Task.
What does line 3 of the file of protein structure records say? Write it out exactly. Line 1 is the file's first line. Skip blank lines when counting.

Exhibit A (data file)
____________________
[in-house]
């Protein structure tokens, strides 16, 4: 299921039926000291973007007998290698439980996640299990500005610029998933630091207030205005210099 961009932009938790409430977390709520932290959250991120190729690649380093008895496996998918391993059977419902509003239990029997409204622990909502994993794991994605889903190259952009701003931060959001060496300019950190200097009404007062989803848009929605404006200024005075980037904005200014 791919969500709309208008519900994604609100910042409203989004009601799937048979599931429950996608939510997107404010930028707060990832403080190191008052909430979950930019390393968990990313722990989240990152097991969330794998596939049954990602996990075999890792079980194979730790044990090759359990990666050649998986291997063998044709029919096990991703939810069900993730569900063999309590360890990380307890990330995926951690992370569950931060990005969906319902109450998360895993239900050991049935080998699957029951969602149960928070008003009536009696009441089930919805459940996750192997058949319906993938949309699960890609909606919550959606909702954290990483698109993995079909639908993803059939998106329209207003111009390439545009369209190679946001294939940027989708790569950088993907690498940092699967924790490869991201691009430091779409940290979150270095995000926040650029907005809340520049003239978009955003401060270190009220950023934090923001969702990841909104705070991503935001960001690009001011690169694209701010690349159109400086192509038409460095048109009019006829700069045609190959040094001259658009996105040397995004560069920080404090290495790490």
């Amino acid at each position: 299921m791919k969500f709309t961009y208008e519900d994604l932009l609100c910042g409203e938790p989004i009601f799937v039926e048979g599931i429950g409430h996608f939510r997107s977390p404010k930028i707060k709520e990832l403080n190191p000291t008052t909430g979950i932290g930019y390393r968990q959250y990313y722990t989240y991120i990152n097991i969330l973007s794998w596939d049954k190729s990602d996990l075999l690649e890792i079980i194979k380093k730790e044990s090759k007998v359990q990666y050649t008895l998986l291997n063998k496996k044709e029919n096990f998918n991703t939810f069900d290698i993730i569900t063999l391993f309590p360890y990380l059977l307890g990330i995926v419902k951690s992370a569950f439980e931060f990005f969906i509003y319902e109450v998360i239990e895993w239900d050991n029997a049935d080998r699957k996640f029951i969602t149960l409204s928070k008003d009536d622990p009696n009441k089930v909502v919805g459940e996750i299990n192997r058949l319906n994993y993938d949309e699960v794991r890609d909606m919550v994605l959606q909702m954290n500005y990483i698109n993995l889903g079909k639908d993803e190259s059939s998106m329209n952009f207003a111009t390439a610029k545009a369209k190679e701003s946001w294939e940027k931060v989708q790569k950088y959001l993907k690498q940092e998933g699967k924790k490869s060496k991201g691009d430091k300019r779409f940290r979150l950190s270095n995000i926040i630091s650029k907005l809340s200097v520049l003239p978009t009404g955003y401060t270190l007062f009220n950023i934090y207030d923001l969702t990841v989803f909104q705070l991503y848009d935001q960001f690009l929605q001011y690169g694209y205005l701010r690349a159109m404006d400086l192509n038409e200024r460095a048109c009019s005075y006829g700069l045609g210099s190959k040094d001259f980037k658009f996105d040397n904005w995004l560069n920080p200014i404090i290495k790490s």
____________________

């Amino acid at each position: 299921m791919k969500f709309t961009y208008e519900d994604l932009l609100c910042g409203e938790p989004i009601f799937v039926e048979g599931i429950g409430h996608f939510r997107s977390p404010k930028i707060k709520e990832l403080n190191p000291t008052t909430g979950i932290g930019y390393r968990q959250y990313y722990t989240y991120i990152n097991i969330l973007s794998w596939d049954k190729s990602d996990l075999l690649e890792i079980i194979k380093k730790e044990s090759k007998v359990q990666y050649t008895l998986l291997n063998k496996k044709e029919n096990f998918n991703t939810f069900d290698i993730i569900t063999l391993f309590p360890y990380l059977l307890g990330i995926v419902k951690s992370a569950f439980e931060f990005f969906i509003y319902e109450v998360i239990e895993w239900d050991n029997a049935d080998r699957k996640f029951i969602t149960l409204s928070k008003d009536d622990p009696n009441k089930v909502v919805g459940e996750i299990n192997r058949l319906n994993y993938d949309e699960v794991r890609d909606m919550v994605l959606q909702m954290n500005y990483i698109n993995l889903g079909k639908d993803e190259s059939s998106m329209n952009f207003a111009t390439a610029k545009a369209k190679e701003s946001w294939e940027k931060v989708q790569k950088y959001l993907k690498q940092e998933g699967k924790k490869s060496k991201g691009d430091k300019r779409f940290r979150l950190s270095n995000i926040i630091s650029k907005l809340s200097v520049l003239p978009t009404g955003y401060t270190l007062f009220n950023i934090y207030d923001l969702t990841v989803f909104q705070l991503y848009d935001q960001f690009l929605q001011y690169g694209y205005l701010r690349a159109m404006d400086l192509n038409e200024r460095a048109c009019s005075y006829g700069l045609g210099s190959k040094d001259f980037k658009f996105d040397n904005w995004l560069n920080p200014i404090i290495k790490s």